Mesquite (FAO, NWFP 6)
- Extract from : NWFP 6. Coppen J.J.W., 1995. Gums, resins and latexes of plant origin. FAO, Rome. 142 p. (Non-Wood Forest Products, 6). on line
DESCRIPTION AND USES
The term "mesquite gum" is used here to denote the ground endosperm of the seed from Prosopis spp., in particular Prosopis juliflora, a leguminous tree native to Central America, but now widely distributed elsewhere. An exudate gum, similar in composition to gum arabic, can also be obtained by making incisions into the trunk of the tree, but it is produced in poor yields, and although it has occasionally been offered for sale in North America it is not a widely known item of commerce and is not considered further here.
The ground endosperm of mesquite seed consists mainly of galactomannan-type polysaccharides, similar to those in locust bean and guar gums. Mesquite gum is not yet produced on a commercial scale, but Prosopis juliflora is widely grown as a source of animal feed, fodder and fuel in some countries such as Brazil and India, and since some research has been carried out involving pilot-scale processing of the seed with a view to recovering the gum, it is possible that mesquite may come to be produced commercially in the future.
WORLD SUPPLY AND DEMAND TRENDS
Discussions with members of the gum trade in London have confirmed that mesquite is not a seed gum which is known in Europe. No other information has been found to suggest that it is traded elsewhere.
Family Leguminosae (Mimosoideae): Prosopis spp., especially Prosopis juliflora (Swartz) DC.
Mesquite is a common name applied to several Prosopis species. In South America, the term "algarrobo" (Spanish) or "algaroba" (Portuguese) is used.
The taxonomy of Prosopis is complex and even today the nomenclature used to identify Prosopis species growing in some parts of the world is not consistent.
Description and distribution
Mesquite is a shrubby tree which shows a high degree of genetic diversity in pod size and shape, as well as other features. Various Prosopis species are native to South, Central and North America, Africa and Asia. In addition, several species are widely naturalized outside their native ranges. Prosopis juliflora, for example, is native to Central America but is now very widely distributed, and has colonized large areas of semi-arid wastelands in India, northeast Brazil and elsewhere. In India the species has two distinct forms and occurs either as a single-stemmed tree or a multi-stemmed shrub.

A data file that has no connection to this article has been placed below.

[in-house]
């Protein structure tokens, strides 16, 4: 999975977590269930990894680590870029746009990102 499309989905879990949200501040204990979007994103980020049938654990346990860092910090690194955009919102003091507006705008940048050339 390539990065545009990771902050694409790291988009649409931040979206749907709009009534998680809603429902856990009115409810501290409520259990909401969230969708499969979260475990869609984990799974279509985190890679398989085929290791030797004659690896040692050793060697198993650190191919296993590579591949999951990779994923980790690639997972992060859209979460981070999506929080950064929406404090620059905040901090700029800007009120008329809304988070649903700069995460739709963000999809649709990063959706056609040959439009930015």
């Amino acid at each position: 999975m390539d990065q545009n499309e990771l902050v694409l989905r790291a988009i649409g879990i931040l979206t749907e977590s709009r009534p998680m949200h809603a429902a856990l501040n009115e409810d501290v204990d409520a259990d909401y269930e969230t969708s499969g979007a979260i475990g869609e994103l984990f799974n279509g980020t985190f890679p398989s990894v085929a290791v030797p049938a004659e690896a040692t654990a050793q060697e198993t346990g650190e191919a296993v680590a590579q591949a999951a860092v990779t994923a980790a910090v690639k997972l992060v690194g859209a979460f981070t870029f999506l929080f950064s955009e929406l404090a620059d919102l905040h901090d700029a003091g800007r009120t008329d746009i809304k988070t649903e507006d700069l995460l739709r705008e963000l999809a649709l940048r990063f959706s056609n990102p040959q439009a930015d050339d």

The ability of Prosopis to tolerate severe heat and drought has meant that it has been used to check erosion and the encroachment of desert in arid and semi-arid areas. It has been used for this purpose in Sudan. However, Prosopis is also very invasive, and while this is an advantage when it comes to reforestation of degraded lands, it also poses threats if it gets out
of hand. The difficulties in eradicating it, once established, mean that it is a species with opponents as well as proponents as far as its suitability for large-scale planting is concerned.
As with other seed gums, the galactomannan component of mesquite seed is contained in the endosperm, which constitutes about 30% of the seed by weight. The seeds themselves are embedded in a hard endocarp and represent about 10% of the pod weight.
A major obstacle to the economic recovery of the seed gum is the toughness of the seed pod and the difficulty, firstly, of separating the seeds from the surrounding pulp and, secondly, splitting and cleanly separating the endospeiin from the germ. (One consequence of the hardness of the seed - which contributes to the ability of Prosopis to spread so easily - is that it remains intact during ingestion of the pod by browsing animals and emerges later in a suitable state for germination).
Yields of 10 tonnes/ha of pods have been reported from cultivated mesquite in Brazil, equivalent to a yield of about 1 tonne/ha of seeds or 300 kg/ha of gum (endosperm). Elsewhere, 2.3 tonnes/ha/year of pods have been reported from a density of 118 trees/ha, equivalent to a yield of about 20 kg/tree.
PRODUCTS OTHER THAN GUM